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Austin Energy officials make case to Council on electric rate increase
Thursday, December 15, 2011 by Bill McCann
Austin Energy officials made their formal case for an electric rate increase to the City Council on Wednesday, prompting wide-ranging questions from members seeking to understand the complex rate package and its potential impact on customers.
The package presented to the Council was very similar to the proposal rolled out by the utility initially last summer and run through the advisory Electric Utility Commission hearing and review process.
Council questions focused on everything from the impact of rate increases on schools and places of worship, to a utility program to help low-income people pay their bills, to the best methodology for allocating costs to the various customer rate classes. It was apparent from some of the comments and questions by Council members that they were already beginning to get bombarded with questions and complaints about the rate proposals from various constituents.
Austin Energy General Manager Larry Weis led off the four-hour Council work session saying that the rate increase not only is needed to improve the financial health of the utility, but to provide additional incentives for the utility’s solar and energy efficiency programs. Weis told Council members that cost containment is a major focus of the utility.
“The effort to control costs and minimize future increases will be the top priority of mine after we get these new rates in place,” Weis said.
The utility recently went through “a thorough and sometimes challenging process in soliciting public input,” Weis pointed out, referring to meetings this past year of a Public Involvement Committee and the Electric Utility Commission.
“There are many different opinions and most are slanted towards savings for one type of customer at the expense of another, even inside rate classes,” he said.
Weis presented a proposed rate package closely matching the initial rate proposal that was the basis of several hearings by the Electric Utility Commission last summer and fall. The earlier version sought a total increase in revenues of $131 million a year for the utility, while the latest version seeks $126 million.
Yesterday’s revised package calls for an overall 12.5 percent rate increase (compared to 13 percent for the earlier version). It would be the first increase in the utility’s base rates since 1994. Under the latest proposal, residential customers would see bills increase by $10 to $20 a month – about an average 20 percent increase, according to utility figures. The earlier version was a 22 percent increase.
Those percentages could vary significantly, however, depending on the amount of usage. For example, scenarios provided by the utility show that a small apartment dweller with electric heat could see an increase of 40 percent in bills, while a person with an average-sized home with gas heat would see a 14 percent increase.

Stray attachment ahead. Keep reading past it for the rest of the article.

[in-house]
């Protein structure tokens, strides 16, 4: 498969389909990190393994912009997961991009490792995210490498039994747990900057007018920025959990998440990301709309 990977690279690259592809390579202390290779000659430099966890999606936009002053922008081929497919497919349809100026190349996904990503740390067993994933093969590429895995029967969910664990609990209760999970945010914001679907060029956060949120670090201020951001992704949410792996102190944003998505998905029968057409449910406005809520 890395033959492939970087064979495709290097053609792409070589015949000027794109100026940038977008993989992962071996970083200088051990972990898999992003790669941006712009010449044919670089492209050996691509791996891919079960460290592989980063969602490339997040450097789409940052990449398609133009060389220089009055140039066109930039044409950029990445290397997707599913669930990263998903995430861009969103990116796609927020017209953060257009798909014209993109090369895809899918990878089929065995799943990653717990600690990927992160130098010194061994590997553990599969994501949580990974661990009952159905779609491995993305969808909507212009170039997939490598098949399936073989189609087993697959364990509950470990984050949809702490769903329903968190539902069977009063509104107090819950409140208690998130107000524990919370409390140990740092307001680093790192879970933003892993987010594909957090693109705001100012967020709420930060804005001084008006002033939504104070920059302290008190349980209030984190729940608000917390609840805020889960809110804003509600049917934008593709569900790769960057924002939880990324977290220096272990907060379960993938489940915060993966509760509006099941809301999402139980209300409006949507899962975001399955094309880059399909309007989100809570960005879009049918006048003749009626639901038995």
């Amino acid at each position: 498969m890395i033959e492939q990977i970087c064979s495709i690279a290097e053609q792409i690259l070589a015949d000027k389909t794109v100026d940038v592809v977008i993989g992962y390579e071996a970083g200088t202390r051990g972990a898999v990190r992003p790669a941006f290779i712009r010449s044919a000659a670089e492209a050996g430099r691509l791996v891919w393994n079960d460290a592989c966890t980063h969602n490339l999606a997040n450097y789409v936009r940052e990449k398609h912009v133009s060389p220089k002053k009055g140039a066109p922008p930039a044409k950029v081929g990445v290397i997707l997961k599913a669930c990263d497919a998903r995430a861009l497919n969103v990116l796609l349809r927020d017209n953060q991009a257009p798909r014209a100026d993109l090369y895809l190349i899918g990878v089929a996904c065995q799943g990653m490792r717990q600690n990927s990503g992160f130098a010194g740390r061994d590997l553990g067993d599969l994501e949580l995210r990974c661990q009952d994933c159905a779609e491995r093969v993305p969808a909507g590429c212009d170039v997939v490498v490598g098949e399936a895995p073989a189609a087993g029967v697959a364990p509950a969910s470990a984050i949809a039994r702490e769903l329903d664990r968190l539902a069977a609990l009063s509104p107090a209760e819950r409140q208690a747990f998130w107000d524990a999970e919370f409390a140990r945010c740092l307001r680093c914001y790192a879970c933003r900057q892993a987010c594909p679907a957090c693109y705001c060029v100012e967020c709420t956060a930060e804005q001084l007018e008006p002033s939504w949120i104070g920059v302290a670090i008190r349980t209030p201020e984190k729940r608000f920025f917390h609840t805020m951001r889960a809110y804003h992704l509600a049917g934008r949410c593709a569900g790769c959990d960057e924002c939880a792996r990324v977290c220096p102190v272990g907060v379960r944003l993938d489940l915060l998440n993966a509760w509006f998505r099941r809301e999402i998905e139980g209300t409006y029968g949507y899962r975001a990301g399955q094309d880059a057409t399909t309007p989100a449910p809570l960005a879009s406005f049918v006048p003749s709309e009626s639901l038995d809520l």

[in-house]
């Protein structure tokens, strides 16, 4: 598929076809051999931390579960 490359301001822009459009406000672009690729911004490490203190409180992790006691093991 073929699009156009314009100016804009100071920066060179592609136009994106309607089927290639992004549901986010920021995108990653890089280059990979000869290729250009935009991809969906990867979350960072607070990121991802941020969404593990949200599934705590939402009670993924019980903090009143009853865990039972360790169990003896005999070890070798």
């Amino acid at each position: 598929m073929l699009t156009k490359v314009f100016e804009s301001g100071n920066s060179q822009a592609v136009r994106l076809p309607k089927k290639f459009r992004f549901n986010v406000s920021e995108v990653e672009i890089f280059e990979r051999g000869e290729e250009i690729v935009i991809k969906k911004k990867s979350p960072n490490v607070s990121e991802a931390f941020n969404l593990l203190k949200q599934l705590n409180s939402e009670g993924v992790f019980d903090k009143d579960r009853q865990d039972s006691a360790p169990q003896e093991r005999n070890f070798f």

The new rate proposal calls for a doubling of the current fixed customer charge on residential bills from $6 a month to $12. Initially, Austin Energy staff had recommended $15, but followed a recommendation from the Electric Utility Commission to drop the fee to $12 in the final package. An earlier proposed electric delivery charge of $10 a month remains.
Austin Energy also took a recommendation by the EUC and the utility’s residential rate advisor to increase funding assistance for low-income customers by charging all residential customers $1 a month and commercial customers 65 cents per 1,000 kilowatt-hours used to pay for the program. The new charges would increase annual funding for the program from the current $3.1 million to $7.2 million. Austin Energy then would use $1 million of the funds collected to pay for free energy improvements targeted to low-income customers with the highest usage. The $1 million figure in effect would double Austin Energy’s current annual funding for low-income home weatherization.
Acknowledging that they had received a number of emails and letters from school and church representatives, Council Members Sheryl Cole and Kathie Tovo focused initial questioning on the impact of the proposed rate increases to schools and houses of worship. (Schools could see increases anywhere from 10 percent for a portable, to 23 percent for a medium-sized school, and 19 percent for a large school, according to utility documents. Worship facilities could see a jump of 8 percent for a large church, to 28 percent for a medium-sized church, and107 percent for a small church, the documents show.)
Weis and other Austin Energy officials responded that the rate package includes a 10 percent discount for public schools, recognizing the difficulty many public schools have had with meeting budgets due to state funding cuts. The cost of that 10 percent savings is being allocated to the rest of the commercial sector, since someone has to make up the difference.
Utility officials indicated that some worship facilities and schools may be able to take advantage of new time-of-use rates that will be available to all commercial customers. These rates are lower for energy that is used outside of peak demand hours. Time-of-use rates also will be offered to residential customers on a pilot basis, they said.
Saying it is important financially for the utility to have new rates in effect before summer, Weis proposed that the council hold a public hearing on Jan. 12 and take action on Jan. 26, with new rates taking effect in April. An item is on the Council agenda today to set the Jan. 12 hearing. But Mayor Lee Leffingwell questioned whether the Jan. 12 hearing might be too soon, given the holidays and the complexity of the subject. The Council is to take up that issue today.
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